In preferred embodiments, device-holding fixtures 210, 610 are substantially rectangular in shape with devices 215 placed at regular intervals across the fixture. However the shape of fixtures 210 and 610 and the configuration of windows therein is not critical. The shape and layout of fixtures 210, 610 may be modified as suitably necessary. Notwithstanding, the predetermined shape, size and window configuration of fixtures 210 and 610 and in determining predictable results. In any event, according to preferred embodiments of the invention, the same device-holding fixtures 210, 610 are configured so that they may be used for both the application of a primer in an automated primer machine and the application of the thermal spray coating.

Certain parts 215 may include a metallic ring of material for sealing an integrated circuit device. Such devices, for example, certain flatpack devices, often require coating without contaminating the devices in the areas outside of the seal ring or the top surface of the seal ring. Coating material that contaminates these surfaces could interfere with electrical connections or next step sealing operations.

For parts 215 that include seal rings, fixtures 210, 610 are adapted to conform to the same general shape and thickness of the parts 215 and may include inserts (570; FIG. 5A) that fit over the seal ring of each device 215. Insert 570 serves as a sleeve to further define the mask window for coating device 215. Insert 570 preferably includes a thin lip that fits tightly inside the seal ring. Window 508 is dimensioned to permit a loose fit with insert 570 such that insert 570 has freedom of movement to accommodate typical variations found in ring placement when constructing part 215. This allows for the same fixture design to accommodate the typical variations found in various types of devices 215 with a wide size tolerance and without having any impact on a defined spray area.

Inserts 570 are preferably made of an aluminum material and configured with a lip that fits inside the device seal ring to prevent unwanted build-up of thermal spray material on the walls of the seal ring. The lip of the insert may also serve to lock the position of the insert on top of the seal ring. The inserts also preferably include compliant material, e.g., similar to the material for seals discussed above, on the surfaces of the insert that contact the mask, receptacle plate and/or device. The compliant material promotes the application of gentle clamping pressure between the mask plate 505, 605 and receptacle plate 550, 650 on the device 215 and the insert. Without the compliant material, the tolerance variation typical in, for example, ceramic devices may result in loosely clamped assemblies that are subject to movement during the thermal spray process. The compliant material on the insert also facilities a seal around the seal ring of device 215 to protect the sides, bottom and leads from contamination by sprayed coating material such as primer or thermal spray coating.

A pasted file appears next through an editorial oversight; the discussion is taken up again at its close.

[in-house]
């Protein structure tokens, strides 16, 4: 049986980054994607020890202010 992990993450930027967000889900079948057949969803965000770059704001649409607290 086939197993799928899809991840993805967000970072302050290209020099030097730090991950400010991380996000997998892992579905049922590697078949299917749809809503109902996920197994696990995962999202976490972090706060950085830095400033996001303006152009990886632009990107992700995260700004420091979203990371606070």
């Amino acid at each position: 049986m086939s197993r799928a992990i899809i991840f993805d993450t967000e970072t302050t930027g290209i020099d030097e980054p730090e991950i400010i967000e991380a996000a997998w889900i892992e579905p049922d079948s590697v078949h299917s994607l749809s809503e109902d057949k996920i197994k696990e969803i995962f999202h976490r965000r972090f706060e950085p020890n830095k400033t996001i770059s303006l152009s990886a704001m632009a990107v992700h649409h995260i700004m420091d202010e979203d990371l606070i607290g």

Turning to FIG. 8, a method 800 for applying a spray coating to parts using the apparatuses and systems of the present invention includes placing 815 the part or parts desired to be coated into a device-holding fixture, fixing 835 the device-holding fixture to a target spray wheel, applying 840 a spray coating to the device-holding fixture fixed on the wheel; removing 845 the part holding fixture from the wheel; and, if appropriate, removing 850 the parts from the part holding fixture. In an optional embodiment, the method includes corresponding steps for the use of part handling strips (e.g., actions 801 and 850).

Moreover, if the spray coating is a thermally sprayed material, after placing 815 the parts into the device-holding fixture, method 800 may further include, positioning 820 the device-holding fixture into an accommodating pallet in an automated primer coating machine, applying 825 a primer coating to parts in the primer pallet and removing 830 the device-holding fixture from the primer pallet. After coating parts in a device holding fixture with a primer coating, it is preferable to clean or replace the mask portion of the device-holding fixture to before proceeding to apply a thermal spray coating.

Placing 815 parts into a device-holding fixture may include placing an insert around a part and enclosing the part and respective insert between two halves of the device-holding fixture. Additional actions such as plasma cleaning steps and/or drying may be included in method 800 although not separately discussed herein.

Unless contrary to physical possibility, the inventor envisions the methods and systems described herein: (i) may be performed in any sequence and/or combination; and (ii) the components of respective embodiments combined in any manner.

Although there have been described preferred embodiments of this novel invention, many variations and modifications are possible and the embodiments described herein are not limited by the specific disclosure above, but rather should be limited only by the scope of the appended claims.

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Referenced by
Citing PatentFiling datePublication dateApplicantTitle
US20090288601 *Nov 26, 2009Nanogram CorporationCoating formation by reactive deposition
U.S. Classification427/448, 118/504, 118/302, 118/500, 118/505, 427/446, 118/503
International ClassificationB05B7/20, B05D1/32, C23C4/00, H01L21/56, H01L23/58, H01L21/00, B05B13/02, C23C4/02
Cooperative ClassificationH01L2924/0002, H01L21/6715, H01L21/56, H01L23/585, B05B7/20, B05B13/0242
European ClassificationH01L21/67S2V, B05B13/02B3, H01L21/56, H01L23/58B